Today, the same advances in electronics that have made the original communicator a quaint, obsolete notion of the future have unleashed on the world — a working communicator! The Wand Company, maker of TV remote-control sonic screwdrivers and the greatest mass-market phaser replica ever produced, has released a Bluetooth communicator that pairs with your smartphone. Sure, you can’t actually beam up with it (because physics), but your wife can totally use it to remind you to pick up a bucket of gagh at P.F. Kang’s.

And stand by for real tricorders, too. The self-same Wand Company, after years of delays, is poised to release its working tricorder. It will take and process environmental readings, play back every captain’s log from The Original Series, and even let you record your own logs—among numerous other functions. And that ability to record, sense, and compute is the reason it’s called a tricorder to begin with.

So whither the obsessed Trek prop nerd in this magical century of affordable, accurate, truly functional Star Trek props? Well, online prop and cosplay communities such as The RPF are busier than ever with talented makers and enthusiastic role-players. The online treasure-trove of communicator info,, has recently resumed operations. Online places like Make: Magazine, Instructables, and even YouTube make it downright easy to learn to make your own piece of Star Trek — or your own anything, for that matter. And high-tech maker spaces in communities everywhere are giving all of us the tools to boldly go all-out in Trekifying our world.

As long as you don’t mind parting with your hard-earned scratch for the sake of soothing your prop itch, there’s a virtual universe at your fingertips. After all, the whole reason we love to collect props and dress up in uniforms is that it provides us with a tangible piece of an idealized future, a way to commune with a noble vision of humanity and touch our greatest aspirations. That, and meet hot Orion slave girl cosplayers.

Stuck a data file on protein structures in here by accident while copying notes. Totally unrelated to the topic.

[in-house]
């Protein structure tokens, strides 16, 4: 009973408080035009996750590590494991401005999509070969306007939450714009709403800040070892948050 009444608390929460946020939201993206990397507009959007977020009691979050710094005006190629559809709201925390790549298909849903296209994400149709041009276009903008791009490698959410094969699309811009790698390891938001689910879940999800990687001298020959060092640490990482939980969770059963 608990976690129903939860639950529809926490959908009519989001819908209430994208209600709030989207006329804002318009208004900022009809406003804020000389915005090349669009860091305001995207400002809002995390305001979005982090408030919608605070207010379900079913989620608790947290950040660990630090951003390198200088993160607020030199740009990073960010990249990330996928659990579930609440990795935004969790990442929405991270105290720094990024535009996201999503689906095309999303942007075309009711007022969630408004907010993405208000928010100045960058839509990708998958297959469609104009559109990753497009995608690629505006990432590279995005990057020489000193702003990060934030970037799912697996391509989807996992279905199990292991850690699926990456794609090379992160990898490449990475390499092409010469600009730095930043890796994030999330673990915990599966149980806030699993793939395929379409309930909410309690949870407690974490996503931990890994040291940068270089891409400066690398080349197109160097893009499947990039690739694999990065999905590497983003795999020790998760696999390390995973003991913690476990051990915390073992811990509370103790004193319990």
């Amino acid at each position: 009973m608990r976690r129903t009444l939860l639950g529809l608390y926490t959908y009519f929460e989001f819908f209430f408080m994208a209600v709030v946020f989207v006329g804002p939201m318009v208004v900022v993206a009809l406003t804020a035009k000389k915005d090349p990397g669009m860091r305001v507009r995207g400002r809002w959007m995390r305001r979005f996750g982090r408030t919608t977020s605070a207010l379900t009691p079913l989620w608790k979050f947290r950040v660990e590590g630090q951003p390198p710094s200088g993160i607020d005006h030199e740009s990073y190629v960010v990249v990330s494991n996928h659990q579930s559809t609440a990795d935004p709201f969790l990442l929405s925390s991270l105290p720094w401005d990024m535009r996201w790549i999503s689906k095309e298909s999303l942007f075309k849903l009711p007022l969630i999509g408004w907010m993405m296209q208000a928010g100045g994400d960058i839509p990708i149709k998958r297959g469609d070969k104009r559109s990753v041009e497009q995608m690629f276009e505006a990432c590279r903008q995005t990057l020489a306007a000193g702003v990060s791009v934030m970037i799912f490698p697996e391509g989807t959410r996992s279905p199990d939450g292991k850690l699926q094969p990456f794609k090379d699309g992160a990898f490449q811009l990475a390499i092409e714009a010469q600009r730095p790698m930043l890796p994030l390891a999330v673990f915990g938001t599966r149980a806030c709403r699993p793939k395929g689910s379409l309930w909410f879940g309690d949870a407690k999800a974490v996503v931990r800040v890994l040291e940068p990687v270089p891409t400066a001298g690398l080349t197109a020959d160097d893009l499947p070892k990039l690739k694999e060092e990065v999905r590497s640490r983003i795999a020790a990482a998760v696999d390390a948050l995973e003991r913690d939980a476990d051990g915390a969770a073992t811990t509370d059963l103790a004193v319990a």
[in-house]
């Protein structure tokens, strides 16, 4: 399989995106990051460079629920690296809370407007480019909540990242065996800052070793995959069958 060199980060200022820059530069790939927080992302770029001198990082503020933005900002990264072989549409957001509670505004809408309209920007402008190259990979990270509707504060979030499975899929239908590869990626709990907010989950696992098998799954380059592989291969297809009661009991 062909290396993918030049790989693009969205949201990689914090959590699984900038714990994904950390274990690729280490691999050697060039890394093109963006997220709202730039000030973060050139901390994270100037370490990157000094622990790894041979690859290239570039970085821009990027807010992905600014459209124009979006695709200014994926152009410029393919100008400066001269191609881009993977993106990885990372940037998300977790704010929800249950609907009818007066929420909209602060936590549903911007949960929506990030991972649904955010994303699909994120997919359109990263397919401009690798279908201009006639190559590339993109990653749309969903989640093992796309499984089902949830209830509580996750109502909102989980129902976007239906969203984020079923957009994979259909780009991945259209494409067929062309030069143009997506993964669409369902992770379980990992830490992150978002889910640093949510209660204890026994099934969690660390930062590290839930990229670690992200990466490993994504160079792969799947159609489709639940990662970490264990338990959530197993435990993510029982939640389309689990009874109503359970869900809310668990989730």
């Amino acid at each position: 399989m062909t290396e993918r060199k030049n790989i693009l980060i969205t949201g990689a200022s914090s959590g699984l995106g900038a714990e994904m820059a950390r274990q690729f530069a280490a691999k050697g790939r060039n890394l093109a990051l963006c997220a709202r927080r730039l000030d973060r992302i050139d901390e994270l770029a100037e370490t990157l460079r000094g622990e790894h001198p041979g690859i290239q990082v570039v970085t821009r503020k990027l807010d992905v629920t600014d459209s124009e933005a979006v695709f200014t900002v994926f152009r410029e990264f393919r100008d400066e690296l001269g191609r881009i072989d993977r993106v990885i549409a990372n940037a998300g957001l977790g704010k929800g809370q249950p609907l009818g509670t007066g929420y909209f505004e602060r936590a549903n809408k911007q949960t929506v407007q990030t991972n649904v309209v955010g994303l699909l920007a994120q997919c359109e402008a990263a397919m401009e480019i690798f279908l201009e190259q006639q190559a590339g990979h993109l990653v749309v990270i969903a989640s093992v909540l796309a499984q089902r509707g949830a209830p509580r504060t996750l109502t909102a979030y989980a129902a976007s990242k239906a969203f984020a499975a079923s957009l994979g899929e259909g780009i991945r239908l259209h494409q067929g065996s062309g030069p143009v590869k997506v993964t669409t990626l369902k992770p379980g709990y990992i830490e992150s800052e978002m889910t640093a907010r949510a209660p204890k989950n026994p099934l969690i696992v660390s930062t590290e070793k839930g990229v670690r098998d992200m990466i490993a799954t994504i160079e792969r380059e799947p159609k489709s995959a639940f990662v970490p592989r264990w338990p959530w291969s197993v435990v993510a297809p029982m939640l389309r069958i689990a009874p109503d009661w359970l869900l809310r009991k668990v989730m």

So… psst… wanna buy a phaser?

The author is an attorney, writer, and maker living in the Washington, D.C. area. He still thinks trading phaser porn online is okay between consenting adults.
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Wow, I guess I wasn't alone in my obsessions over the last 60 some odd years. I still remember getting the AMT exploration set and thinking my life couldn't get any better. Since then I've gotten the MR exploration set and look forward to completing the TWC set.
I think that many of us must have had the same childhood.

I have very fond memories of carefully tracing phaser contours out of the technical manual, then proceeding to cut the shapes out of empty corrugated cardboard, cereal boxes, and paper towel or toilet paper tubes. Later graduating to carving balsa and basswood versions, then finding better pictures and reference material in fan magazines and Starlog and doing them all over again...facing the wrath of my older sister when she discovered that I had cut down her pencil box to make a communicator...

...then Paul Nelson came out with his phaser, then Starfleet Command released their prop replicas - and so the collection began.

Apparently, a prop discovery path shared by many here.

Can't recall how many times I had to re-glue the handle of my AMT phaser model. My friends and I would play Star Trek and run around the neighborhood with phasers fitted inside the right-side belt loop on our jeans. That greatly decreased the structural integrity, but we had a blast.
I'm not surprised to hear that others shared the same story--that's why we're all here! :)
Joining Welcome Home GIF
I always lusted after the AMT Exploration set but never managed to obtain one when I was a kid. The only time I ever saw it was in the Sears toy dept. in 1975 and I was allowed to buy ONE model kit -- they had an endcap display with every. single. Star Trek kit. -- so the USS Enterprise won out.

I did however eventually wind up with its b*st*rd cousin the Remco Utility Belt with its disc-firing Phaser. I immediately trashed the belt and took the strap off of a pair of toy binoculars and taped it to the Tricorder (with black electrical tape so it blended in). At one point the disc firing mechanism on the Phaser broke so I took some toothpicks and taped them together to create the "nozzle". I had a short sleeved Captain Kirk shirt that we had found at a garage sale and I was ready for action!
9 year old me fondled the boxes of the ships but let my older brother spend the money and put them together. But 9 year old me also thought AMT jumped the shark with the release of the exploration set. I wondered who would choose incidental tools over the meaty cool allure of star ships (like owning all of them was inconceivable). At some level I felt patronized or preyed upon. And yet... that phaser was in there.